There isn’t exactly one perfect time of the year to eat fresh figs: different fig varieties have different harvest seasons. Additionally, the California fig industry has introduced new growing regions in recent years that have enabled a more or less continuous supply of fruit from May through January. But for the most part, all fig trees are capable of producing two crops each year: a smaller breba crop that traditionally comes around May or June, and a more substantial main crop that falls from August to early October. The main crop also tends to produce better tasting fruit, which is why we think of late summer and early fall as peak fig season. You can pair these figs up with other seasonal fruits like pears, as we do in this pork tenderloin recipe. Get our Easy Roasted Pork Tenderloin recipe.

3. Pick Figs That are Already Ripe


Figs don’t ripen very much once they’re off the vine, which is why you want to avoid firm, underripe figs at all costs—they’re not getting any better. Ripe figs should have a little bit of plump softness to them, with their stems still firmly attached. They shouldn’t be squishy or look dry and wrinkly—this means they’ve gone over the hill. You’ll want to eat ripe figs as soon as possible—they’ll usually start to turn within three days of their peak.

If you do have some hard, immature figs on your hands, they can be improved with cooking. Try our chicken and figs recipe, which calls for sauteeing them in butter (butter can make pretty much anything taste better, of course). Get our Chicken with Goat Cheese and Figs recipe.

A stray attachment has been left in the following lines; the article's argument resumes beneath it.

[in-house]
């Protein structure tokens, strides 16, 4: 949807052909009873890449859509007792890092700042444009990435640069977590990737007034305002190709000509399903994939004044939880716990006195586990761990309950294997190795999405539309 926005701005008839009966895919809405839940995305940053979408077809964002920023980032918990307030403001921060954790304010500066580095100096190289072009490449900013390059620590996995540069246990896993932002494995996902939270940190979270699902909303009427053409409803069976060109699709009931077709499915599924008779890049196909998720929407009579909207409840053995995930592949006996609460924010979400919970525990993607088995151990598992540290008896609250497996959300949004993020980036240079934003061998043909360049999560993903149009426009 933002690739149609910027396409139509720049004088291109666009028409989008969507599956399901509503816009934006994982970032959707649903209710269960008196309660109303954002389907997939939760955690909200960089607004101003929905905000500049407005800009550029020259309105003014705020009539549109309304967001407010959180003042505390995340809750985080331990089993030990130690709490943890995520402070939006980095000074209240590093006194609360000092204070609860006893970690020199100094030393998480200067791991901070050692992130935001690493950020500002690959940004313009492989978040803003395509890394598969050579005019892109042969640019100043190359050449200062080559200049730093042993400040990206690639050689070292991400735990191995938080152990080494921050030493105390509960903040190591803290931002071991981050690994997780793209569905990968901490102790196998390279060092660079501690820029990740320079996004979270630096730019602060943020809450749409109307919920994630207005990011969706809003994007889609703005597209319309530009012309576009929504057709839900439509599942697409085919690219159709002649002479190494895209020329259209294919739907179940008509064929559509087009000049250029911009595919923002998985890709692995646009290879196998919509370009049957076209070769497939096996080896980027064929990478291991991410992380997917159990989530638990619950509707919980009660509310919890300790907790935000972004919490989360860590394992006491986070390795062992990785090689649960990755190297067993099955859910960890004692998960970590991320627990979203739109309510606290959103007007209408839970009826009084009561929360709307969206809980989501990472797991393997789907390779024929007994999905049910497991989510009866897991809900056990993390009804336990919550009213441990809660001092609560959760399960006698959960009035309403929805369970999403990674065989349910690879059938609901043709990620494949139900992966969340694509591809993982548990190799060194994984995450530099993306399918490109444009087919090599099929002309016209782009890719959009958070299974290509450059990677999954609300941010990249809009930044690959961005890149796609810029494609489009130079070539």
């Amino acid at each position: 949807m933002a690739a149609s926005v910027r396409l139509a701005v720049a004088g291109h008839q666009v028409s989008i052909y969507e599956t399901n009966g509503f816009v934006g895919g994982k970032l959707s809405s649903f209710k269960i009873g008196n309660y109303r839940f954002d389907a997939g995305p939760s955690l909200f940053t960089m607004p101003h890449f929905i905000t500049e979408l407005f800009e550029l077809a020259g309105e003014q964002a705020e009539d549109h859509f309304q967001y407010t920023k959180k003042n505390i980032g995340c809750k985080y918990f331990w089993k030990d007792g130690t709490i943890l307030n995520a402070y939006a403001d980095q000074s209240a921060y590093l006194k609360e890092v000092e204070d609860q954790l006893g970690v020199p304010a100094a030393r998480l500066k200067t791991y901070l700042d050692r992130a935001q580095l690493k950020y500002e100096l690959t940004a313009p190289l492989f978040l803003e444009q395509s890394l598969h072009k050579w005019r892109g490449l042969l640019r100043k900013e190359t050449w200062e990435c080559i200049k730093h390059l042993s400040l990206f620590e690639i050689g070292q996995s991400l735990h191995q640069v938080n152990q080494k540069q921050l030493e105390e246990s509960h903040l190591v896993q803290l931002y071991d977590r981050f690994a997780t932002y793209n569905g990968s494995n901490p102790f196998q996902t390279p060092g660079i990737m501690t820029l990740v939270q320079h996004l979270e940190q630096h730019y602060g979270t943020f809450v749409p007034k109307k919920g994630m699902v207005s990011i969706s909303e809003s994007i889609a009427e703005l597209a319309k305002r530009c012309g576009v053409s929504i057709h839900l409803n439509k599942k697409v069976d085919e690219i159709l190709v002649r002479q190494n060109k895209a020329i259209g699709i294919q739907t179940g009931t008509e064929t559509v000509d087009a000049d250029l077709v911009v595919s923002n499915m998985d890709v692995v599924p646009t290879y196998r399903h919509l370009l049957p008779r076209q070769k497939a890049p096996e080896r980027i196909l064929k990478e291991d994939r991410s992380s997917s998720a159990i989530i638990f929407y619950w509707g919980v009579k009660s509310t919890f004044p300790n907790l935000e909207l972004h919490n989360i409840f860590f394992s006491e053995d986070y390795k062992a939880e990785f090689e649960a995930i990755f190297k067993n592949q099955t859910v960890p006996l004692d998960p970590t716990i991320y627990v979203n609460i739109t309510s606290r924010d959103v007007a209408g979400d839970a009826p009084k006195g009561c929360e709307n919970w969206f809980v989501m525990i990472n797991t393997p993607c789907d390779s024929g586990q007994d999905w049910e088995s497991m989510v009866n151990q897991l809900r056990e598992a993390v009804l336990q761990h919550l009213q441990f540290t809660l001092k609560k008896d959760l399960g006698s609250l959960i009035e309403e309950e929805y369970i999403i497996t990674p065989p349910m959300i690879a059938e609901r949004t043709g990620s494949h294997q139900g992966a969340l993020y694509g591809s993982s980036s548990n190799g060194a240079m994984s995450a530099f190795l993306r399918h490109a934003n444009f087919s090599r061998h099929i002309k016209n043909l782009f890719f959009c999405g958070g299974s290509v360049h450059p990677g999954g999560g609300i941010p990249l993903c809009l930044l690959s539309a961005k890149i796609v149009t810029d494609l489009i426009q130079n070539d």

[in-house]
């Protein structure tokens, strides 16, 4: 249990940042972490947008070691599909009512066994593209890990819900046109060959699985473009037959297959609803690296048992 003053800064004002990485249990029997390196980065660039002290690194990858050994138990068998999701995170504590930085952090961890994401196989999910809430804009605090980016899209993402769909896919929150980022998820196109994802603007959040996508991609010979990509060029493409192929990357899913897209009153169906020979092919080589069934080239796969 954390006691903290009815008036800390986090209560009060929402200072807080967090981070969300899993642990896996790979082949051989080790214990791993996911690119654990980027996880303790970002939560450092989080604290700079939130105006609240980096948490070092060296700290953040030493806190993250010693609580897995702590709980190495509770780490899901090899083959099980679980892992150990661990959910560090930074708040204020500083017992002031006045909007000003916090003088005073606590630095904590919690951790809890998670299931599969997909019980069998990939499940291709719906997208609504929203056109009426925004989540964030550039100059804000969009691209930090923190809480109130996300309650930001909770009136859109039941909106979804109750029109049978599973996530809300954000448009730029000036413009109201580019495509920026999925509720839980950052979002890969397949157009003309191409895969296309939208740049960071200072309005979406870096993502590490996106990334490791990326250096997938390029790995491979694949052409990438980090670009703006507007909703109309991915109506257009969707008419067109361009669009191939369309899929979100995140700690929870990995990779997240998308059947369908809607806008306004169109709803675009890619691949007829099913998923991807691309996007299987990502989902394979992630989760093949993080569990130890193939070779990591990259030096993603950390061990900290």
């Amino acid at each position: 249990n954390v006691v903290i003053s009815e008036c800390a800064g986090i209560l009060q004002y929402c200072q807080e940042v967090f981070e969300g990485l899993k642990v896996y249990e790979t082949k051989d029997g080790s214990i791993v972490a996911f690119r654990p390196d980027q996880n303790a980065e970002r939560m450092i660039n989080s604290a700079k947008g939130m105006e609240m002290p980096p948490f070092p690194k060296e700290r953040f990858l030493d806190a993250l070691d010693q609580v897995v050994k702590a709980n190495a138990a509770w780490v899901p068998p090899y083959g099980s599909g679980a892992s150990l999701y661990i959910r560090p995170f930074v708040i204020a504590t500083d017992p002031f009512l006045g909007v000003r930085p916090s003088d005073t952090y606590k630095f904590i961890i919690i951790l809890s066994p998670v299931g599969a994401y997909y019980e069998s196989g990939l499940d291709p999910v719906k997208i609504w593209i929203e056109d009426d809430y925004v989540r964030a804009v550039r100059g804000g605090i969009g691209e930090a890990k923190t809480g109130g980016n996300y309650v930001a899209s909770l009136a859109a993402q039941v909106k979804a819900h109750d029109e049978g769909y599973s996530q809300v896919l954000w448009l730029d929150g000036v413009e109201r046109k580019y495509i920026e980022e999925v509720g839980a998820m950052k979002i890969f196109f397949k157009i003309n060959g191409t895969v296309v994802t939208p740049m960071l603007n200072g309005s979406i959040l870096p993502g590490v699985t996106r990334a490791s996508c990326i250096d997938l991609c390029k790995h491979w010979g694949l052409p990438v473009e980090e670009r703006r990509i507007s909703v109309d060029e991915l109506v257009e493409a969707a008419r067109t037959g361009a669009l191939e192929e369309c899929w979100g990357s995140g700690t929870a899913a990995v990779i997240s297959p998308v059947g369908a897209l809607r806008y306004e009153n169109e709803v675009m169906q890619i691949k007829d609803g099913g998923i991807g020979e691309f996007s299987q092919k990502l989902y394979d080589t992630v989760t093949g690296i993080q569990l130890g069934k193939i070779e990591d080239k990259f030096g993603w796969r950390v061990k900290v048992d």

4. Keep Them Cool


Figs don’t stay fresh for very long. You’ll only make their short lifespan shorter by keeping them at room temperature. Store the fruits in the fridge, and be careful to cover them well since they can easily get smashed. You can also pop figs in the freezer—they’ll lose their texture and some of their flavor, but you’ll at least have them around for longer. Or you can get crafty and preserve them in a fig jam, which has plenty of uses, like in our fig jam mustard. Get our Fig Mustard recipe.

Miki Kawasaki is a New York City–based food writer and graduate of Boston University’s program in Gastronomy. Few things excite her more than a well-crafted sandwich or expertly spiced curry. If you ever run into her at a dinner party, make sure to hit her up for a few pieces of oddball culinary trivia.